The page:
Another study entitled “A Final Report on Assessment of the Impacts of Wildlife Trade in Relation to Conservation in Mongla city, east of Shan State, Myanmar-China border city,” also written by Dr. Sapae Min says:

“Assessment of the impacts of wildlife trade in relation to conservation in Mongla city, east of Shan State, Myanmar-China border city, was conducted over one year (October 2014 to October 2015). A range of wildlife species was for sale at markets in Mongla city on the border with China. Items observed at the survey site included animal skins, whole animals and body parts, primarily for use in traditional medicine and for decoration; live animals were on sale to be kept as pets and wild meat for food. A total of 48 species were recorded, of which 33 species are afforded some degree of protection under Myanmar’s national wildlife legislation and/or are listed in the CITES Appendices or in IUCN globally threatened categories. Only 20 of the 48 species observed were not listed in the CITES Appendices. Fifteen of the 48 species were not legally protected in the MWPL.”

“In all, a total of 48 wildlife species were offered for sale. Out of these, 27 species of mammals, 14 species of birds and 7 reptile species were recorded as the traded species in Mongla market. Most of species been listed under nationally and/ or globally threatened categories under the Myanmar Wildlife Protection Law 1994 (MWPL), the IUCN Red List, and/or in the CITES Appendices,” according to the report.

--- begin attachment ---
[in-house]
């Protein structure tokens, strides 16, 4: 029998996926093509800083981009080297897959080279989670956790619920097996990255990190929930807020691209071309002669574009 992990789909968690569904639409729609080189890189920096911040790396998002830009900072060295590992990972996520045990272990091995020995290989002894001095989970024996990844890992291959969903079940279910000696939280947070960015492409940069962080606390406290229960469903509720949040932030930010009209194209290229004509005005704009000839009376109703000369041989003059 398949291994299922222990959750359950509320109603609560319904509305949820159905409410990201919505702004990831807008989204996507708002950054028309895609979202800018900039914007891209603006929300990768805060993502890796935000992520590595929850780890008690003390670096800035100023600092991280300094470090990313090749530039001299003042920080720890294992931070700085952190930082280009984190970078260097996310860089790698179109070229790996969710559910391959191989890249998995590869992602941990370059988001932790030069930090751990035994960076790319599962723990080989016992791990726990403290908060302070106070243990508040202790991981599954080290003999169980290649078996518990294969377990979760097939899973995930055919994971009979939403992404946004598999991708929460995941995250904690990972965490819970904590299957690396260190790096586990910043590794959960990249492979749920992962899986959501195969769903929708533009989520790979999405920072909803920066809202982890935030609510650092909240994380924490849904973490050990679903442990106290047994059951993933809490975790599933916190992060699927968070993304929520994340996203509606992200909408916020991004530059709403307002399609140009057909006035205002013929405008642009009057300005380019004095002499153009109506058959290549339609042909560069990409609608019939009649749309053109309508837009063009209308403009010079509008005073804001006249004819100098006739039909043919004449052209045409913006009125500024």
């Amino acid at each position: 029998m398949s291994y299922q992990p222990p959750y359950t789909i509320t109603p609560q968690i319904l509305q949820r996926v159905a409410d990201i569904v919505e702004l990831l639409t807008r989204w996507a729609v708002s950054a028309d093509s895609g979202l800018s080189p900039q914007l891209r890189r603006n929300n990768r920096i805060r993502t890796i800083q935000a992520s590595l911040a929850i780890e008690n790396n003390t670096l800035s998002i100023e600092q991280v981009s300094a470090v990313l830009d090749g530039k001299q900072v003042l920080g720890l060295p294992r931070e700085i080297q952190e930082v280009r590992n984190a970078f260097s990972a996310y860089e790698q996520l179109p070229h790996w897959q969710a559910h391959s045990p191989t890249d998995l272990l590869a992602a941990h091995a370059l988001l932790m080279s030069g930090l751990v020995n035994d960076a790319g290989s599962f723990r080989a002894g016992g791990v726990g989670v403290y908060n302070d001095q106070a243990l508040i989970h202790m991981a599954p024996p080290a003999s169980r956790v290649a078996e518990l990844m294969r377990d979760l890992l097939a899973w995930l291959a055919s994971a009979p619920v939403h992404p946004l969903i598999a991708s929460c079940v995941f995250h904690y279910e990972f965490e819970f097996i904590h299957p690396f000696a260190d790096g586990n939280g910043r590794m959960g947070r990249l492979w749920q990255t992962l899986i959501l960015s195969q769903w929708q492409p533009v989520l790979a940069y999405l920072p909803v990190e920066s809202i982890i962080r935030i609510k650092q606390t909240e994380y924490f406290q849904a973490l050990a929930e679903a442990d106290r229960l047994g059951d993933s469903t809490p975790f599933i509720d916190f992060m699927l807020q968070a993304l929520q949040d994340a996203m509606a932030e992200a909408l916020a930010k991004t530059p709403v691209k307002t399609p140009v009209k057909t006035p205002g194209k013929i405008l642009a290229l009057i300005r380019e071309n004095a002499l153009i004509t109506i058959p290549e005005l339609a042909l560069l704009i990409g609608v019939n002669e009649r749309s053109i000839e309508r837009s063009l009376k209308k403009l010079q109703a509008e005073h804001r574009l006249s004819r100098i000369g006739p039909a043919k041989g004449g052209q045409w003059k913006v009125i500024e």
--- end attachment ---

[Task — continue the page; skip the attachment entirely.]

Both studies include three tables, which are: Table 1. Mammals species, observed parts and their conservation status; Table 2. Birds species, observed parts and their conservation status; and Table 3. Reptiles species, observed parts and their conservation status.

Ten Most Trafficked Species

The ten most wanted endangered species on sale in the markets of Golden Triangle are tigers, elephants, bears and pangolin, four of which are the most widely traded species in the Golden Triangle – the border area where Thailand, Laos and Myanmar meet – according to a report from WWF. Rhinos, serow, helmeted hornbill, gaur, leopards and turtles round out the list of endangered species that are openly sold in a region, nefariously known as “Ground Zero” in the illegal wildlife trade.